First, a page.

#1 The Second Amendment. The Second Amendment to the United States Constitution would hold the most value for me. It is also one that we feel we understand and in fact we rarely do. What does the 2nd Amendment mean? “A well-regulated Militia, being necessary to the security of a free State, the right of the people to keep and bear Arms, shall not be infringed.” Let’s break it down.
“Well regulated” means to be well practiced and skilled. When the founders wrote this amendment they intended for people to not only own firearms but to know how to use them well. What good would you be against the redcoats if your musket was for show instead of being capable or repelling a foreign force? So literally “well regulated” meant to be well trained and often practiced. I can assure you some soft headed pseudo-intellectual out there right now is trying to tell folks it meant well codified or actually regulated in the sense of having many laws binding and restricting it. That’s just dumb.
“Militia” meant the group of free people who would come to the aid of the country and “States United” when asked. It had nothing to do with the National Guard or an organized standing armed force. The “militia” quite literally were the free born Americans willing to answer the call and form in with an/the organized armed force in defense of their country and countrymen.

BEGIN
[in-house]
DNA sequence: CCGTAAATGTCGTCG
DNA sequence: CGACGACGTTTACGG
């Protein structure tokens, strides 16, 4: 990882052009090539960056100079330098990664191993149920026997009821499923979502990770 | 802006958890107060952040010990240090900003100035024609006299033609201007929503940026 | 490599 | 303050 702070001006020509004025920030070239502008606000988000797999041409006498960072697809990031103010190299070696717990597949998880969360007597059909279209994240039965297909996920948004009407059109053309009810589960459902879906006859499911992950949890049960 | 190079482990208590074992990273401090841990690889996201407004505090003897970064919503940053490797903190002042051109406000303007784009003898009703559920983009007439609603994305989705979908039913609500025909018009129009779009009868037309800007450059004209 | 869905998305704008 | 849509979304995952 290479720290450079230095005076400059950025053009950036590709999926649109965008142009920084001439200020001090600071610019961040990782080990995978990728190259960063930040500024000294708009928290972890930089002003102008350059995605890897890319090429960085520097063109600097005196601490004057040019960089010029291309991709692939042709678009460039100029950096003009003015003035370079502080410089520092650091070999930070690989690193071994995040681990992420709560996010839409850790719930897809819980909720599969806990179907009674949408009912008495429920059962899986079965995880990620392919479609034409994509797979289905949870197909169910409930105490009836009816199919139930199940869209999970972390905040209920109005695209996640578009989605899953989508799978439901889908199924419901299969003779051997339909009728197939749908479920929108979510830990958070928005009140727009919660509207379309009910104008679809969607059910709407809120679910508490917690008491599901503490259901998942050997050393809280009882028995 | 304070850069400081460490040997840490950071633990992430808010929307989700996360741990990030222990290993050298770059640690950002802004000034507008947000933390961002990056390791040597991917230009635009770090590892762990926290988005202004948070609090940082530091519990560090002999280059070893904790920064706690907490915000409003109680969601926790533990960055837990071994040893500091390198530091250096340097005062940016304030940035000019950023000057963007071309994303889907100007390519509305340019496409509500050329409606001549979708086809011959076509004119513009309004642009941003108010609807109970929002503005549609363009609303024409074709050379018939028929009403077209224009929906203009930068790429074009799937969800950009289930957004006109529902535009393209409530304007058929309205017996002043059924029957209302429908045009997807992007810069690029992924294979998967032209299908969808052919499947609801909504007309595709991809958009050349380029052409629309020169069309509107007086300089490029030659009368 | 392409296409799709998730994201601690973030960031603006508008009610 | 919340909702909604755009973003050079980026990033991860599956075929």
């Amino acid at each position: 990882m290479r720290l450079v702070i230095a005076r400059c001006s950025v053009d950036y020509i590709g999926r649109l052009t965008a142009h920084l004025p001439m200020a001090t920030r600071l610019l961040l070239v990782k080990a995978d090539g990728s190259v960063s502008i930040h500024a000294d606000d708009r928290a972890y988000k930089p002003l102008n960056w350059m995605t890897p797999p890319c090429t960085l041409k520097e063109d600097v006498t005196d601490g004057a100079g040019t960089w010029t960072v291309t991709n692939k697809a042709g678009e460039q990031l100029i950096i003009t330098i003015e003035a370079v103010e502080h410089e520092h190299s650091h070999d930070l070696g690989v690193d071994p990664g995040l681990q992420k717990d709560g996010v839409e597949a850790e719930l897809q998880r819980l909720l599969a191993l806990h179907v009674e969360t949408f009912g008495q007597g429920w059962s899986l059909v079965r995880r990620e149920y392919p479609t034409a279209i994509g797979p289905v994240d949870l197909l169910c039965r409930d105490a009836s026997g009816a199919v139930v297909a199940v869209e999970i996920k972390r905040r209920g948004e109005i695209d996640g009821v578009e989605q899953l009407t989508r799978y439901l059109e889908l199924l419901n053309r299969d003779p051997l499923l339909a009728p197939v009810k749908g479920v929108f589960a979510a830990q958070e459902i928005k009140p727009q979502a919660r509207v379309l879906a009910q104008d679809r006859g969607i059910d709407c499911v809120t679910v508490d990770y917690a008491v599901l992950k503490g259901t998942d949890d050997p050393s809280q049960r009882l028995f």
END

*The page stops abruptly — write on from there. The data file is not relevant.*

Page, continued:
When the amendment cites “being necessary to the security of a free State” it dovetails into the meaning of the militia. Keep in mind this wasn’t the “United States” at the time of the 2A’s introduction, but rather think of them as the ‘States United’ instead. The emphasis on the willingness and need to own and operate firearms with knowledge and precision was paramount to the success of the states. After all, should there be a problem the states would need to band together to defend the country against enemies.
“The right of the people” is a mention as a God given right which was backed by the power of law in order to protect i
t. The founders agreed, even those without faith, that the natural right to stay among the living was not to be tampered with and should be held in writing so no alterations or disarmament could occur like it had in so many other countries and times in history.
“Keep and bear arms?” Let’s not be stupid here. Own and carry or use is what that means. Anybody who doesn’t understand that is selling you something. …And you don’t want to buy it, I promise.
Lastly, “Shall not be infringed.” Will not be tampered with, encroached upon, breached, or trespassed against. Even the historically challenged among us can figure that one out.